As the first half of Toronto’s eventual win over the Charlotte Hornets trickled to a close, the Raptors had a seemingly unusual moment. Norman Powell got a rebound, raced down the floor, and the usually passive Marc Gasol hoisted a no-hesitation triple from the corner. Many of Gasol’s 3-point attempts are belated, coming after he pump-fakes, jab steps, looks to pass, checks to see if his defender hasn’t closed out on him, and looks down to set his feet. To see him in a shooting stance, firing almost before the ball even touched his hands, was refreshing.
Gasol’s readiness may be worth mentioning, but the substance of the play is actually common enough if you look closely. The Raptors were all on the same page as Gasol launched from deep. Powell pushed the ball, looking for a shooter. Fred VanVleet saw where the play was heading and didn’t cut into Powell or Gasol’s space. OG Anunoby spaced to the other side. Every player knew what was about to happen, and Gasol knew he had to get the ball towards the rim immediately.
A similar thing happened, in substance if not form, towards the end of the first quarter in Toronto’s game against the Dallas Mavericks. Fred VanVleet, not Gasol, was the one firing without hesitation. Notice VanVleet not touching the ball until it crosses the half-court line, and then shooting almost immediately. He wanted to waste no time, using only 3.5 seconds of the shot-clock.
It happened again to end the second. One would be forgiven for thinking this was a replay of the first quarter finisher and not a live result. Notice though, here, VanVleet dribbles slowly, loitering, killing the clock, as if he’s waiting for the correct time to shoot.
And, yes, VanVleet was up to his old tricks before time expired in the third, too.
“If we get it under 40 [seconds], whoever gets the outlet or the rebound is going to shoot a pull-up. Sometimes when we have more time, like 50 seconds, we’ll run a play,” VanVleet said to explain the difference between the immediacy to end the first quarter and the delay to end the second.
All told, VanVleet took a deep triple after zero-pass possessions to end each of the first three quarters. Ordinarily, that might make a coach scratch his head or even glue a player to the bench for a week. Not in this circumstance. VanVleet went on to play 39 minutes against the Mavericks after his three quarter-ending shots, so there was absolutely no benching for him. In fact, his gun-slinging to end the quarters was by design, a trick taught to VanVleet by Nick Nurse himself.
The play that the Raptors run so frequently is called a two-for-one. Towards the end of each of the first three quarters, there’s a chance for one team to manipulate the shot clock so as to get an extra attempt. With between 35-28 seconds left in a quarter, if Team A fires up a shot, Team B will be left with slightly more than 24 seconds remaining in the quarter, but only 24 seconds on their shot-clock. Team A will then have a few seconds left for one last possession before the break. They thus get two shots to their opponents’ one. Two for one.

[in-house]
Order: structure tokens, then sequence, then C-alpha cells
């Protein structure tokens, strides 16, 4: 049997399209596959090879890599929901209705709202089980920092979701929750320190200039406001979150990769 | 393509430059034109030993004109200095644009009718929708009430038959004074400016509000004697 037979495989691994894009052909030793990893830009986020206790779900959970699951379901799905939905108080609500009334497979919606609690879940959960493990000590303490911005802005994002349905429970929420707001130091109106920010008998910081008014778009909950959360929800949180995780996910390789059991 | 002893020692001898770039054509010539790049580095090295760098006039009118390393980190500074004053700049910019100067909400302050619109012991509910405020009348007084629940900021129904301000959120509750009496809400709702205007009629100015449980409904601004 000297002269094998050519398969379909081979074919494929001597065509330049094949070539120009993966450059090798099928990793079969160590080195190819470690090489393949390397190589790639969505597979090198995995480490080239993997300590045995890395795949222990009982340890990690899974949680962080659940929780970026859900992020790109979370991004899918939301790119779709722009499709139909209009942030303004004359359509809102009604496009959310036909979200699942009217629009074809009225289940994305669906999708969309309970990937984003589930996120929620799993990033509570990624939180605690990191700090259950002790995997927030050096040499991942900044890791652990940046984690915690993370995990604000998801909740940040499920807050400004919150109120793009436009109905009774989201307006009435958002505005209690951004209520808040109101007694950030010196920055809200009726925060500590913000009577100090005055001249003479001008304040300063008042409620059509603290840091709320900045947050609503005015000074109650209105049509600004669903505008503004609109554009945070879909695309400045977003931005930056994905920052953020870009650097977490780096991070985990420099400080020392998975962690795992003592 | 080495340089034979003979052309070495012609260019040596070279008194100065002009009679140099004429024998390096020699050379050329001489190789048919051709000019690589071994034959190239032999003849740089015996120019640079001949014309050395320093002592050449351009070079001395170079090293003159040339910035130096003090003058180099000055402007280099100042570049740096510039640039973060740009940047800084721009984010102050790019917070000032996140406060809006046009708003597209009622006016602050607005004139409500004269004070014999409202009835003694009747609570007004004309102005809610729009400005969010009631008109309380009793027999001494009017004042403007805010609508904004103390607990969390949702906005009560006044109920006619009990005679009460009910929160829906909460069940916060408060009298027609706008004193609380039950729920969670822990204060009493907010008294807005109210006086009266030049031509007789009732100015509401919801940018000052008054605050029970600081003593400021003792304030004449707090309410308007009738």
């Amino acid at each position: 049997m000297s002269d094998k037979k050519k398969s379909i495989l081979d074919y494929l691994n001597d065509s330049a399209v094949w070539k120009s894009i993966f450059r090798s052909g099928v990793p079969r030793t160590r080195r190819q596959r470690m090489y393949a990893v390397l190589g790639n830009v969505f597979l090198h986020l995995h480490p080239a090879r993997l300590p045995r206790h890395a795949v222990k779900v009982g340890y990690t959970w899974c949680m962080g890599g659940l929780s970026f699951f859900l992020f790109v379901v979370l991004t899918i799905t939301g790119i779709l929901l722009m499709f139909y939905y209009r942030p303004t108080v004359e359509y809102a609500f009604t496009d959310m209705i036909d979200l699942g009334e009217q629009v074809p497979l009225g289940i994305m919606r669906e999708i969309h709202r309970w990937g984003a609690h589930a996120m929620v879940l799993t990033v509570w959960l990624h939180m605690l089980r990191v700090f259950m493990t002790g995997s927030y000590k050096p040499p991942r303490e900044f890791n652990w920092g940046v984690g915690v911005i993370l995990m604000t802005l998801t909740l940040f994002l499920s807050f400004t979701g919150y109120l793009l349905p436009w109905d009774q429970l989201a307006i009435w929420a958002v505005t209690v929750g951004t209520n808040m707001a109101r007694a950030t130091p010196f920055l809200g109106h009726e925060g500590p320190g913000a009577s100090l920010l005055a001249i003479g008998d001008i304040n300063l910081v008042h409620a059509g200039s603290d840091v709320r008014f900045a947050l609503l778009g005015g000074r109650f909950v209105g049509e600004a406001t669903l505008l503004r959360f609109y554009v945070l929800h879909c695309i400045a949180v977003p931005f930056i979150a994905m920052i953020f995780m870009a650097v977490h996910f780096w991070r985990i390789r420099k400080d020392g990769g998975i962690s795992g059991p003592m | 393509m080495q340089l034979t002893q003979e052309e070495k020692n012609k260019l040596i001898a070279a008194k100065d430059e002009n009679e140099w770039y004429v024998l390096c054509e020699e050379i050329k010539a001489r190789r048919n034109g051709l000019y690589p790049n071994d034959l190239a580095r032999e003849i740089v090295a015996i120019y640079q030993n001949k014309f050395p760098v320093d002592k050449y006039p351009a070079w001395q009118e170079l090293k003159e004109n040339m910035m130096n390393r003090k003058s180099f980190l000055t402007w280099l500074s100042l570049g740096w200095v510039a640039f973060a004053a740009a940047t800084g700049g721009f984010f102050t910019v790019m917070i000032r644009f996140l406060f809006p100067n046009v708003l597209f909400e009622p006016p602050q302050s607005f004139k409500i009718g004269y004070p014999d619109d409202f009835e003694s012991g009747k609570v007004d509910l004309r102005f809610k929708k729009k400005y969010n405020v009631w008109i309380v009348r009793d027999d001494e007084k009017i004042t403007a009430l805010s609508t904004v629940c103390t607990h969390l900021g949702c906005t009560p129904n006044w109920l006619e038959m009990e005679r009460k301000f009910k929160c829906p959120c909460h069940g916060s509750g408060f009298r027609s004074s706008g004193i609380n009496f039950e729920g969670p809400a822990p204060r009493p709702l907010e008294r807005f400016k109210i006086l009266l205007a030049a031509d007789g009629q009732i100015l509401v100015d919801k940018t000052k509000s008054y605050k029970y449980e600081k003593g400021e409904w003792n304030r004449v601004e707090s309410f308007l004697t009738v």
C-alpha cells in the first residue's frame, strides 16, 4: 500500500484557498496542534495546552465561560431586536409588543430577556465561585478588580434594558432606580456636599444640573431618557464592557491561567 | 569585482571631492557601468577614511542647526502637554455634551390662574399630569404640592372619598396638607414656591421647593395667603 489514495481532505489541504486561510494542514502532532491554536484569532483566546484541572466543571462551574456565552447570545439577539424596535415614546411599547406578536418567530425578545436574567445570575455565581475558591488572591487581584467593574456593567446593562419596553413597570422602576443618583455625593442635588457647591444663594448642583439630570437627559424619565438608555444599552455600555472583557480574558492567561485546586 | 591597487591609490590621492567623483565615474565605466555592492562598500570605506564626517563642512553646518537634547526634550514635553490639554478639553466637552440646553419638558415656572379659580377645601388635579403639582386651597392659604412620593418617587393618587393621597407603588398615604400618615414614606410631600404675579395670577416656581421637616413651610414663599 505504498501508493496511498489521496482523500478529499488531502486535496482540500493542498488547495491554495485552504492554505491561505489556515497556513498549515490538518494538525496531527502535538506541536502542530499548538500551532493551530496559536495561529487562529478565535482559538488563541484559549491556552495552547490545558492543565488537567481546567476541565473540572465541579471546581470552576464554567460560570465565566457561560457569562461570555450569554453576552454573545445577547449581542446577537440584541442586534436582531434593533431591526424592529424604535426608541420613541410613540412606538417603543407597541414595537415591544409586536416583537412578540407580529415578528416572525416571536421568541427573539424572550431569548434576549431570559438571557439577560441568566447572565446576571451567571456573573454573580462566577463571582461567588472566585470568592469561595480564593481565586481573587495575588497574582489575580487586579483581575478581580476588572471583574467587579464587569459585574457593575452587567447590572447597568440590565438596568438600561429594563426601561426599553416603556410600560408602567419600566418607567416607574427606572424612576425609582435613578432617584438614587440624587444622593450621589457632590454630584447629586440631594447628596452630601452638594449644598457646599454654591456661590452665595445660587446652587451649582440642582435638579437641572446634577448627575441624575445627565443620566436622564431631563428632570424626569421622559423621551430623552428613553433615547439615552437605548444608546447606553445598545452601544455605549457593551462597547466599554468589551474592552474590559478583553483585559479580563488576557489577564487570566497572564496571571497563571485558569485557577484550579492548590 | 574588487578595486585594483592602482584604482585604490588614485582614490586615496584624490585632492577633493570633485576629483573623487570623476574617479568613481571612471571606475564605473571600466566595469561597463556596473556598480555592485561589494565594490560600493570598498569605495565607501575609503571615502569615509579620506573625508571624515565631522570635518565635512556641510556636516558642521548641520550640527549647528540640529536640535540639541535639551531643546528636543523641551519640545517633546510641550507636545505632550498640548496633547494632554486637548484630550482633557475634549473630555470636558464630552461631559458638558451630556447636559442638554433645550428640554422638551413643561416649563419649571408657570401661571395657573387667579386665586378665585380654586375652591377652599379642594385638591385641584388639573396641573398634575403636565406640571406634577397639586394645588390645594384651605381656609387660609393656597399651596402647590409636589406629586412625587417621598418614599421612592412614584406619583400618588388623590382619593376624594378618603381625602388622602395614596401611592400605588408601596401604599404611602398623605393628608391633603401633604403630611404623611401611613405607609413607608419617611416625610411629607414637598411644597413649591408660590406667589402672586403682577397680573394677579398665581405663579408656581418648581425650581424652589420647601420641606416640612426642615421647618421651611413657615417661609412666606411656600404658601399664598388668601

“That’s three of the better [two-for-ones] that I’ve had,” said VanVleet of the Dallas game. “I’ve had some good ones and bad ones, but for whatever reason, sometimes it just happens like that [with three nearly identical shots].”
Kyle Lowry and Nurse taught VanVleet upon arriving in Toronto that two-for-ones were more important in the NBA than in college, where there is only one chance to end the first half. He started looking for two-for-ones early in his career when he came off the bench, as he usually played to end the first and third quarters. It was a chance to separate himself, and players with disadvantages — undersized, undrafted — are always looking for small ways to get ahead, set themselves apart. Finding small competitive advantages is part of VanVleet’s DNA, which Nurse and Lowry share.
“It’s a small, marginal thing that some teams pay attention to, some teams don’t, but I think that we’re pretty good at trying to capitalize,” explained VanVleet. Toronto keeps stats that aren’t available to the public, and VanVleet said that Toronto was near the top of the league last year in two-for-ones. They’re on pace to do the same again.
A single two-for-one is a small grift, equivalent to a bar trick worth a free drink, but they add up over a long period of time. The Raptors have outscored their opponents by a wide margin during two-for-one scenarios over the full season. Note that these numbers include situations in which two-for-ones weren’t attempted, but could have been. Basically, the last ~35 seconds of the first three quarters of every game all added together.
In no game yet this year have the Raptors had fewer possessions than their opponents to end the first three quarters. In some games, like against the Portland Trail Blazers, the Raptors were able to get extra possessions at the end of all three quarters. The Raptors are always trying to game the system. Teams who are unaware will be shellacked, as were the Blazers, who were outscored 10-5 across the ends of all three quarters.